Using Lateral Flow Tests

Using Lateral Flow (LF) tests to manage covid risks at your event

Along with vaccination, Lateral Flow tests are now a major, Government-recommended, way of reducing coronavirus risk in what might otherwise be higher-risk situations.  Using them can mean a safe return to, for example, singing and more normal-feeling lives.  To make good use of them, we need to understand what LF tests are good at (and not so good at).

Some of us have got used to thinking of PCR tests as the “proper” test and LF tests as second best and perhaps not worth doing.   But this is not true.   One test is not better than the other; they are useful for different purposes.

How to use Lateral Flow tests to keep your event safe from covid

  1.  Ask participants to take a test immediately they develop any possible respiratory symptom – for example, a runny nose, cough, sneezing or sore throat. LF tests are highly accurate during an individual’s most infectious state, which with the delta variant is typically when their body starts showing symptoms.   Omicron update: Because of how the omicron variant behaves in the first couple of days after exposure or first appearance of symptoms, it is recommended that Lateral Flow Tests be taken twice, once on the appearance of the symptoms and the second time 24-48 hours later.   This is to reduce the chances of a false negative.  Two negative tests mean that the cold symptoms are very unlikely to be caused by covid.


2.   Ask participants to test immediately or very soon before coming to an event, meeting or visit at which they are going to be mixing with people who are particularly vulnerable to covid, or unvaccinated people (all of whom are vulnerable) or at which they are going to be engaging in activities, such as singing or intensive exercise, that involve heavy breathing and make it hard or impossible to wear a mask.   LF tests are very good at identifying contagious individuals.    “Immediately or very soon” means as short an interval between test and event as possible, ideally within a few hours and certainly within 24 hours.   This is because the omicron variant builds up within the body of an infected person much more quickly than previous variants.  If an event organiser required all participants to test before coming, they’d pull out the great majority of contagious people.   If the participants are also all vaccinated (and, to protect against omicron, also boosted), the risk drops to a very low level.


  1. Encourage participants to test after possible exposure. Situations that involve getting together with a lot of people you do not normally see, such as a work conference, extended family party, funeral, make exposure to covid more likely.   Testing after you’ve participated and before you spend time with unvaccinated children or more vulnerable older adults adds an additional layer of protection.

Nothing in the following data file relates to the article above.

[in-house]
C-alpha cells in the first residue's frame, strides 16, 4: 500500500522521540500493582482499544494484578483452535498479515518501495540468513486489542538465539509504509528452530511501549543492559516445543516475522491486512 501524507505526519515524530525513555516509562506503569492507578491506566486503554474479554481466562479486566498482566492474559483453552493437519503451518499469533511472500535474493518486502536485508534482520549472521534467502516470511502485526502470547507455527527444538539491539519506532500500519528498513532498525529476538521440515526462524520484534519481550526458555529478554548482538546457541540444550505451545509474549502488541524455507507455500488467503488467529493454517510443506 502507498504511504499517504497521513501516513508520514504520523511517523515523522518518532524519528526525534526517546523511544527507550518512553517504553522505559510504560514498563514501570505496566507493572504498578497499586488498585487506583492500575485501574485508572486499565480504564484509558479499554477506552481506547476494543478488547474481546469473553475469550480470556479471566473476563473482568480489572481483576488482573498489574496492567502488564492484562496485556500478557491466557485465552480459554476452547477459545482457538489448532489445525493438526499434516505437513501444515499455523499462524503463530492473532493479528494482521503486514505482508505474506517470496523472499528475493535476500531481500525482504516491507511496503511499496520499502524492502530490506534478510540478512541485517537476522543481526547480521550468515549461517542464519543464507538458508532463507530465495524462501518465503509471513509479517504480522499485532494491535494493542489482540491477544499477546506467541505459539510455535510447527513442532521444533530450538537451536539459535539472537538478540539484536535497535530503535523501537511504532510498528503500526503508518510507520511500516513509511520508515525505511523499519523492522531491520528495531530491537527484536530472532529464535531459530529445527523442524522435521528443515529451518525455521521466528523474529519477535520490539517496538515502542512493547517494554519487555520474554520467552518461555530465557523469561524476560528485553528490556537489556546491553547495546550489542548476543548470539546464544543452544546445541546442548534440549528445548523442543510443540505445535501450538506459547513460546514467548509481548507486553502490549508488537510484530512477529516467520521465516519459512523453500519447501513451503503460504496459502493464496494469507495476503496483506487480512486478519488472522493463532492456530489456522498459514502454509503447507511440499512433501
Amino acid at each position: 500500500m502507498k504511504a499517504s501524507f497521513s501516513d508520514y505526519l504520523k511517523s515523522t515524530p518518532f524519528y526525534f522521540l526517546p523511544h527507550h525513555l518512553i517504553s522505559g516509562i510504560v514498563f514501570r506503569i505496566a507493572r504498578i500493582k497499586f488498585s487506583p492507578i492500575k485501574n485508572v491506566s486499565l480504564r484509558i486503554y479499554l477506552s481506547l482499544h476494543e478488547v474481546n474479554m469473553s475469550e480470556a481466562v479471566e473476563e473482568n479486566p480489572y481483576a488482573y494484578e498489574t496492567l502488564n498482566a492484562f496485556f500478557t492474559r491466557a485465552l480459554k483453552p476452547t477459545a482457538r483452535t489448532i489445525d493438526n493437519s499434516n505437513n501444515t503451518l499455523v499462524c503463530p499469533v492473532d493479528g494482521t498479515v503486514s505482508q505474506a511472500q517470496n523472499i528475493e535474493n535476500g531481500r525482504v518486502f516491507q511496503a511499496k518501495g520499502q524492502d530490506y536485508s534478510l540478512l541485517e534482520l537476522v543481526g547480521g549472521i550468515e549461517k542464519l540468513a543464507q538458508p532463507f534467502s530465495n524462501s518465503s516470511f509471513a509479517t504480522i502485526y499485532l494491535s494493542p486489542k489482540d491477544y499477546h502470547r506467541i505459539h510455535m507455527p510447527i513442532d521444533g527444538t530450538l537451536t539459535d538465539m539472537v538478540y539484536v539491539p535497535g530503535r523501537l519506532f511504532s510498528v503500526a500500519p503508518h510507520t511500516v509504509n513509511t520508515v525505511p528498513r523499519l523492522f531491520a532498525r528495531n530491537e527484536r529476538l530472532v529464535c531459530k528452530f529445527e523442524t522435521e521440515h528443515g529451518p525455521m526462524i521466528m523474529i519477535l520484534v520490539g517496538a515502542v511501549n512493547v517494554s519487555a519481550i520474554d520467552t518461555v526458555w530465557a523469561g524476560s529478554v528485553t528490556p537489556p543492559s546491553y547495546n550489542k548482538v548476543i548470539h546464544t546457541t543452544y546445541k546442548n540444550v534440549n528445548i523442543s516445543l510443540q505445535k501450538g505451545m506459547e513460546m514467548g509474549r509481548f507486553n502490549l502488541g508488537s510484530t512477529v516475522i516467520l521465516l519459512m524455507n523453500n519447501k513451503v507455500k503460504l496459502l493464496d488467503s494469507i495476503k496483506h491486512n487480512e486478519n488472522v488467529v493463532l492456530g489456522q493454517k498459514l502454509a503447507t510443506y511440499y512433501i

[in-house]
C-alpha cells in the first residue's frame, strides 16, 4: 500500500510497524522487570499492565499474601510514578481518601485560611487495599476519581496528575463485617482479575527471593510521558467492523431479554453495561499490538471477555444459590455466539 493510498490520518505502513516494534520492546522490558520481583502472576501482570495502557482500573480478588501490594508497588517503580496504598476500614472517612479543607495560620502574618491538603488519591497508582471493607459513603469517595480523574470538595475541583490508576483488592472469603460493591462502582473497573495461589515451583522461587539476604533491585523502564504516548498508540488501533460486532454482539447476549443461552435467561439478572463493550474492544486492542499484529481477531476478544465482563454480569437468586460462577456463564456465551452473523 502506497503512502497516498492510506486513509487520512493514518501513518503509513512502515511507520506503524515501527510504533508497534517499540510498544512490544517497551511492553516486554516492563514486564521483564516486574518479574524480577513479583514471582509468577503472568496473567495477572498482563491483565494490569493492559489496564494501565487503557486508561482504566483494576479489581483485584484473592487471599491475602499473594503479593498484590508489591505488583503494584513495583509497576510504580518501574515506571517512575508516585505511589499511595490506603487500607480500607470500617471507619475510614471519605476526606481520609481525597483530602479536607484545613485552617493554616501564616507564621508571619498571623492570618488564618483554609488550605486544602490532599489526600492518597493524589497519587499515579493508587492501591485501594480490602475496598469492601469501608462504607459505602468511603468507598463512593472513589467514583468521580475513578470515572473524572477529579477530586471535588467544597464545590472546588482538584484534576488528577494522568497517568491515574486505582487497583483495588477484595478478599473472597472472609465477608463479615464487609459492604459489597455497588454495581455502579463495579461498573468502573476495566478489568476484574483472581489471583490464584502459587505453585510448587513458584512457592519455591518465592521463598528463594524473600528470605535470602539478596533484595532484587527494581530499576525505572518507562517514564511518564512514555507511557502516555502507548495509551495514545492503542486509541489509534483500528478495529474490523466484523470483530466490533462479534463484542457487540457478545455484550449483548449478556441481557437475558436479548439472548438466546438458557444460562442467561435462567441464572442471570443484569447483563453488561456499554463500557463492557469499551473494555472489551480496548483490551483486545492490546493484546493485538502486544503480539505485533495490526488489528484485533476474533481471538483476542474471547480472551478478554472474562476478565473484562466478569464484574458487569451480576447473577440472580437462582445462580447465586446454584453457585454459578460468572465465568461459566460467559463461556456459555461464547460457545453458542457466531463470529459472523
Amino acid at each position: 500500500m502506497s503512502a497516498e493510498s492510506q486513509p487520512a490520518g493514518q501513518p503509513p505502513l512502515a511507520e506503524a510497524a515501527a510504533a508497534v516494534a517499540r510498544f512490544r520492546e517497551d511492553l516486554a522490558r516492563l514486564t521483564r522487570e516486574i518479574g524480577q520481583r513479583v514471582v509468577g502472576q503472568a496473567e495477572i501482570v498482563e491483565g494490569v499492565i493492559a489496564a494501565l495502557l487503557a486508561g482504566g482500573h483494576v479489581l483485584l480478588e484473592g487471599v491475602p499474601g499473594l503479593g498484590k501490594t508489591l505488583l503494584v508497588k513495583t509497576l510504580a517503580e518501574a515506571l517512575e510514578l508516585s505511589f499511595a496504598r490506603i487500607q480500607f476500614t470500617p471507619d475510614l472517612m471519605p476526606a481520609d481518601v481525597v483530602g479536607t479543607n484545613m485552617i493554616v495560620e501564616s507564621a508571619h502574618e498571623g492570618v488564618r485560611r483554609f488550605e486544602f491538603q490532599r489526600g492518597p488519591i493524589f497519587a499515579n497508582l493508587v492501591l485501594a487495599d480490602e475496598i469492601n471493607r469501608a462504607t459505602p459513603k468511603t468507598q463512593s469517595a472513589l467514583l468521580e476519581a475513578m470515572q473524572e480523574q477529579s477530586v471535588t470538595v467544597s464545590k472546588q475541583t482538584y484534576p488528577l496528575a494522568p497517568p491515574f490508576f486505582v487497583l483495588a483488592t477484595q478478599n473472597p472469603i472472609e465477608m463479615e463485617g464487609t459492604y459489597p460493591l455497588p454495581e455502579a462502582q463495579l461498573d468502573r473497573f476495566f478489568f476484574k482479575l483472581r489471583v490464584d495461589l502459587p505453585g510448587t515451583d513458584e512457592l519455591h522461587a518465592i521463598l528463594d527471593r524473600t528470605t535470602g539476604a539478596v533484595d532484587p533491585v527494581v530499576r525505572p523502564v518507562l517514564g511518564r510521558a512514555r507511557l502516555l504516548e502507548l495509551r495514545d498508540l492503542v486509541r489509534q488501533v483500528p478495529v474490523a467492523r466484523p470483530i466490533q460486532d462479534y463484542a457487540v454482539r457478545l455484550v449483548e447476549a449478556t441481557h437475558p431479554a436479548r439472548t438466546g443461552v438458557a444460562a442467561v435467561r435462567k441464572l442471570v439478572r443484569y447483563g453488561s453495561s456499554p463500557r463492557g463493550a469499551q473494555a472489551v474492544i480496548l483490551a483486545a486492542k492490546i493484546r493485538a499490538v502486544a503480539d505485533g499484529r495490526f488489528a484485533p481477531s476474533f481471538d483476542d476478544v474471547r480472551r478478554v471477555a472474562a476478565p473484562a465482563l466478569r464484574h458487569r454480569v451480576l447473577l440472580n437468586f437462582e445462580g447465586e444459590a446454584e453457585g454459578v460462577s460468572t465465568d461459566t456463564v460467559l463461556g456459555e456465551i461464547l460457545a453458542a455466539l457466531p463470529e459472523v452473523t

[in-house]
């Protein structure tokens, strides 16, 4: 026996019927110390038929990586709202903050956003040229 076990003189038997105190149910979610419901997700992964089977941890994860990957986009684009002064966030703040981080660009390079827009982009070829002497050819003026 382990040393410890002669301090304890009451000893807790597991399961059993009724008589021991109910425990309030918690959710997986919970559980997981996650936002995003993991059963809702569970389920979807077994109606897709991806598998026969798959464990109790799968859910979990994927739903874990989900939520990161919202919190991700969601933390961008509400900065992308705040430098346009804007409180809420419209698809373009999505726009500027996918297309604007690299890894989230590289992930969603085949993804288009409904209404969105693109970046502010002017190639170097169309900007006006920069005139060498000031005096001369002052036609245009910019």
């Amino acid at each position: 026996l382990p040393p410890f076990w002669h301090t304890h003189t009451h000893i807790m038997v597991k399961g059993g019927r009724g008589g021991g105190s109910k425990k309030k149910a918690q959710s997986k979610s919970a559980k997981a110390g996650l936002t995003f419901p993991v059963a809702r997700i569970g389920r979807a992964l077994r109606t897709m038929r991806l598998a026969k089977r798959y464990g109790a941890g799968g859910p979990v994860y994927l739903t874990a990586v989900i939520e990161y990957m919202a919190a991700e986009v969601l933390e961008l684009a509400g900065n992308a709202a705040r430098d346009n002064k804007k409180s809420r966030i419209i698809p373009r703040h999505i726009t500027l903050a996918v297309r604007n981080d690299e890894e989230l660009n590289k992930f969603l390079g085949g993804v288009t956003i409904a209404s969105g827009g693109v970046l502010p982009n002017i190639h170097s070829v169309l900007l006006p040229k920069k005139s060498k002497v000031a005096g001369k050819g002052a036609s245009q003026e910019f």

About Lateral Flow (LF) tests

Lateral Flows work by looking for the virus proteins, that is by looking for evidence of active virus.   These tests are very accurate (around 95%) during the highly infectious period, whether a person is symptomatic or not; with Delta, that’s two to five days after exposure.   LFs can be run at home, produce results in about 15 minutes, are easy to do (once you get used to them) and are widely available at no cost.

On the other hand, they are not sensitive to very low viral loads – that is, at the very beginning of an infection, at a point when the individual is unlikely to be contagious, the test will return a “false negative”.  That is why people sometimes call LF tests “contagiousness tests”.

About PCR tests

PCR tests are more sensitive than LF tests.   They look for evidence of the RNA of the virus in your system and can detect even very small amounts of it.  They are therefore the go-to test for identifying someone who has been infected with covid, even if they are at a very early stage of the infection, with very little virus present as yet and no symptoms.

On the other hand, because they are so sensitive to very low viral loads, they’ll often return a positive result even after recovery, for weeks or, in rare cases, months after the person ceased to be contagious, because some residual (non-infectious) viral fragments remain.  In addition, they are expensive, require a lab, take one or more days to produce a result and are only available to people who meet quite narrow criteria (usually having one of the 3 “classic” symptoms of covid).